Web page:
But right now customers are inundated with promotional emails, according to Taylor Eason, Cork and Fork Digital Media. So think of ways to keep your audience engaged with emails (as opposed to solely using emails as billboards for promotions). Ask questions, conduct surveys, and have fun creating content for your email newsletters to keep your audience engaged.

Create lead generation for your website through landing pages (collecting signups for your email marketing). Provide something of value to your potential customers so they are willing to sign up for your newsletter.

For wineries or food producers, this could be a discount on shipping. For restaurants or caterers, this could be a recipe or an ecookbook for a dish on your menu. Or, if you want to get to know your customers, create a fun quiz on your website that will send them different promotions depending on their answers.

Incorporate SEO into your website by producing ongoing content creation through a blog. If you work with a local agency that specializes in SEO for the North Bay, you can create a plan to work specific keywords into your content creation so you drive more traffic to your website from people searching the web.

Engage on customer-review websites. Yup, Yelp is a great place to engage with customers. Read more in my NBBJ article on the subject: “13 tips Wine Country hospitality businesses can use to guard their online reputations.” Focus on making your Google listing as dynamic as possible.

Dive deeper into digital data. Social media insights, CRMs, and ecommerce tools have a great amount of data on your customers — and maybe small businesses don’t have a dedicated person doing anything with this information to help guide future marketing efforts.

Get up to speed with Google Data Studio or another analytics dashboard system you like. Rose Souders, CEO and founder of Santa Rosa digital marketing agency Potluck Consulting, agrees:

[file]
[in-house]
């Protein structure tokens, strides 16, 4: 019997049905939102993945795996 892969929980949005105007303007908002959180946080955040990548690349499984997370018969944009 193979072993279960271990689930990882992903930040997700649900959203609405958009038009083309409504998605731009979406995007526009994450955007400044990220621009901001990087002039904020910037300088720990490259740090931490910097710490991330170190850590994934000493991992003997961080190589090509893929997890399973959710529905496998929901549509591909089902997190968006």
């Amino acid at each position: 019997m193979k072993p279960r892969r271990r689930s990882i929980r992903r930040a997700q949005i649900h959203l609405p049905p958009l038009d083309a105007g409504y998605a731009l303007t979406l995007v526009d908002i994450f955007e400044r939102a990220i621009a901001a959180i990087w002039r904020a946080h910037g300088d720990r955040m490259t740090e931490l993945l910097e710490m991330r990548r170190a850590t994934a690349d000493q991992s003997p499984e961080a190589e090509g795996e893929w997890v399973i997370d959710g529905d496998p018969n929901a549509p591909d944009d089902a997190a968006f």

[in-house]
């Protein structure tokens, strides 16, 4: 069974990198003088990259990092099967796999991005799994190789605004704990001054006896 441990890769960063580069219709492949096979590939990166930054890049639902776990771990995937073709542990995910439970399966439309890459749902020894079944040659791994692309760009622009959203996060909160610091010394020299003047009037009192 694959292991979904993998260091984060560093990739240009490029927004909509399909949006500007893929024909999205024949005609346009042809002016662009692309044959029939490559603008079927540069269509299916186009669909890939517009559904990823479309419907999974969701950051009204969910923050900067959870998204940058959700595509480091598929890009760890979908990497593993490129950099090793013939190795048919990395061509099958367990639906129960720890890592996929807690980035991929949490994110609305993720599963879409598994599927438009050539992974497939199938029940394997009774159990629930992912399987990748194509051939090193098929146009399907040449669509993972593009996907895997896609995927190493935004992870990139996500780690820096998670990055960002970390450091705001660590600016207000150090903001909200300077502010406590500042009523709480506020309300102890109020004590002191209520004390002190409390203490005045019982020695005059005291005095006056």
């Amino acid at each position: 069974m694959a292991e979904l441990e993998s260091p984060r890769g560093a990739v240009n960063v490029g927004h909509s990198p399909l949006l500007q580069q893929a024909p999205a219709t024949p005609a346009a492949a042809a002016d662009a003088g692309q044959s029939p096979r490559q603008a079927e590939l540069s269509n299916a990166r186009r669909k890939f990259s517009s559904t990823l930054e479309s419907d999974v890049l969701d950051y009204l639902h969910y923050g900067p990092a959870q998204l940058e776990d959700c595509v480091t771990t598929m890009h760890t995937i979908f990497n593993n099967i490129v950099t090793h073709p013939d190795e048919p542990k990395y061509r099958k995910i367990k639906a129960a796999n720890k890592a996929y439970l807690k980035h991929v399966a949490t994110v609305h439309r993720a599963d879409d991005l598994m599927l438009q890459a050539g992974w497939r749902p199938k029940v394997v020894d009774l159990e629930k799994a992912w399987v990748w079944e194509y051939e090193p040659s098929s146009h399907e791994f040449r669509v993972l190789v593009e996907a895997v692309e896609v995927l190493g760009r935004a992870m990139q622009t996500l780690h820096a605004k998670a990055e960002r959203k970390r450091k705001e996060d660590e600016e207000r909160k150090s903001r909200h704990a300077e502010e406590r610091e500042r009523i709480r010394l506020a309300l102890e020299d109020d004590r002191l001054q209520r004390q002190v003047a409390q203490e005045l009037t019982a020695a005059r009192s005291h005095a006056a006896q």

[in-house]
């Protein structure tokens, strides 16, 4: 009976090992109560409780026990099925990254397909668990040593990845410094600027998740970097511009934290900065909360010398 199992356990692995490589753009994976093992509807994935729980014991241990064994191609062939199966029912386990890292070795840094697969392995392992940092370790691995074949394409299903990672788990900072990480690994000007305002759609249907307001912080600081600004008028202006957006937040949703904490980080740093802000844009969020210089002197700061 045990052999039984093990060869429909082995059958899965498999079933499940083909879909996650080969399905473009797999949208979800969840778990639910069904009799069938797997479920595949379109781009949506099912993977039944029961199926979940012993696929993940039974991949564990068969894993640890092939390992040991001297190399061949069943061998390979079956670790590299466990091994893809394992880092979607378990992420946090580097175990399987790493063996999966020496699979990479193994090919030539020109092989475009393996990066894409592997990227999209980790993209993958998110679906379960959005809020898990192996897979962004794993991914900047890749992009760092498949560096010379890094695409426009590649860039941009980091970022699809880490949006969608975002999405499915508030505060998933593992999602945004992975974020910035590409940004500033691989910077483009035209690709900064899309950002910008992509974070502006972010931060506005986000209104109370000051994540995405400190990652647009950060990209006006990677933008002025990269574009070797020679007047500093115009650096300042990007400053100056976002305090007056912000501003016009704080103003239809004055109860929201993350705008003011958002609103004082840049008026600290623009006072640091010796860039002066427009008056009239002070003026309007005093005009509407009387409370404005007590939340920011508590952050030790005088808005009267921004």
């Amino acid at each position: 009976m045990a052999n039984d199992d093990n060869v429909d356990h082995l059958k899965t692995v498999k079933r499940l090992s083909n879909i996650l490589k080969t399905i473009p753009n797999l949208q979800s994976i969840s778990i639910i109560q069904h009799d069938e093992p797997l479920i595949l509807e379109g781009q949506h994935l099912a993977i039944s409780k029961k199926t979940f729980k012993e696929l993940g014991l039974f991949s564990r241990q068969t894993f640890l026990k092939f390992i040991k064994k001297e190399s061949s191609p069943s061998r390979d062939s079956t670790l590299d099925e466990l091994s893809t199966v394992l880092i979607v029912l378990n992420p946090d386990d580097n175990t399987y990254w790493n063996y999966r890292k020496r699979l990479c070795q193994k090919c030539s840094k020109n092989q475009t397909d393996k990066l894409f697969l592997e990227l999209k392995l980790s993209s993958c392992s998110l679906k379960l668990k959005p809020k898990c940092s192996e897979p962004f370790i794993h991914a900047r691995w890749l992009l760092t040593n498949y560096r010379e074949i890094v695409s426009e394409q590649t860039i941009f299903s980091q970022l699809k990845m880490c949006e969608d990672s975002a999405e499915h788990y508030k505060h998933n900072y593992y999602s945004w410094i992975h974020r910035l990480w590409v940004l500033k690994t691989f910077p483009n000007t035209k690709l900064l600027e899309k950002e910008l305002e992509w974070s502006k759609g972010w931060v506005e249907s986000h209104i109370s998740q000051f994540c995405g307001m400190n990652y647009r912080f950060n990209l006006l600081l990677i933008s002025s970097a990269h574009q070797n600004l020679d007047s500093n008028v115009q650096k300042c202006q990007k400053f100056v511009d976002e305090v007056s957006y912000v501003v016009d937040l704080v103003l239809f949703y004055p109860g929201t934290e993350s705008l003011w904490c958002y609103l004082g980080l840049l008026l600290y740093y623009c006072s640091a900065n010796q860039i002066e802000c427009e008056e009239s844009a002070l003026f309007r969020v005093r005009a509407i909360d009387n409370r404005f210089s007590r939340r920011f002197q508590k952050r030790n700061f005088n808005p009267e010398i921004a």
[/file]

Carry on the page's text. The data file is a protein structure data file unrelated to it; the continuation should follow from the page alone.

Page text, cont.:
“Take a deeper look at Google Data Studio or another analytics dashboard system you like. You can't make smart decisions or improve your marketing if you don't know what's working and what's not. Tools like these can help you get both a bigger picture view of your marketing AND also help you zoom in on specific goals you're trying to achieve or things you're trying to better understand.”

Start advertising your hospitality business on Pinterest. This platform is not a social networking site; it is a visual search engine that people visit when they want some inspiration. You can target people looking for recipes, vacation ideas, wines, or even gift items like wine glasses.

Host more in-depth virtual events. Wineries can entertain their audience through wine tasting events, and restaurants or food producers can sell a kit for people to make at home and host a video call to teach them how to make it. Through Zoom, you can have everyone join the conversation (but as the host, you can and should mute everyone when appropriate), or try paying for the premium feature to host a webinar in which you can have panelists talk and guests listen.

Take out digital ads on local newspaper websites like the North Bay Business Journal or Sonoma Magazine to get in front of a local audience.

Social media marketing isn’t going anywhere, and brands should still focus on creating connections with their customers and advertisements on these platforms.

But if you are not leveraging other forms of digital marketing, you are missing out on a more well-rounded marketing strategy that can offer greater control. Well, as much as any business can control anything.

What 2020 — and our resilience during fire season — has taught us is that small business owners and marketers should create a second backup plan for their backup plan.

Digital Marketing

Shana Bull is a marketing educator and digital storyteller, working with wine, food, hospitality businesses, teaching classes on marketing, and freelance writing. Reach her with your questions about digital marketing at, @sharayray on Instagram or at

Read past columns:

Show Comment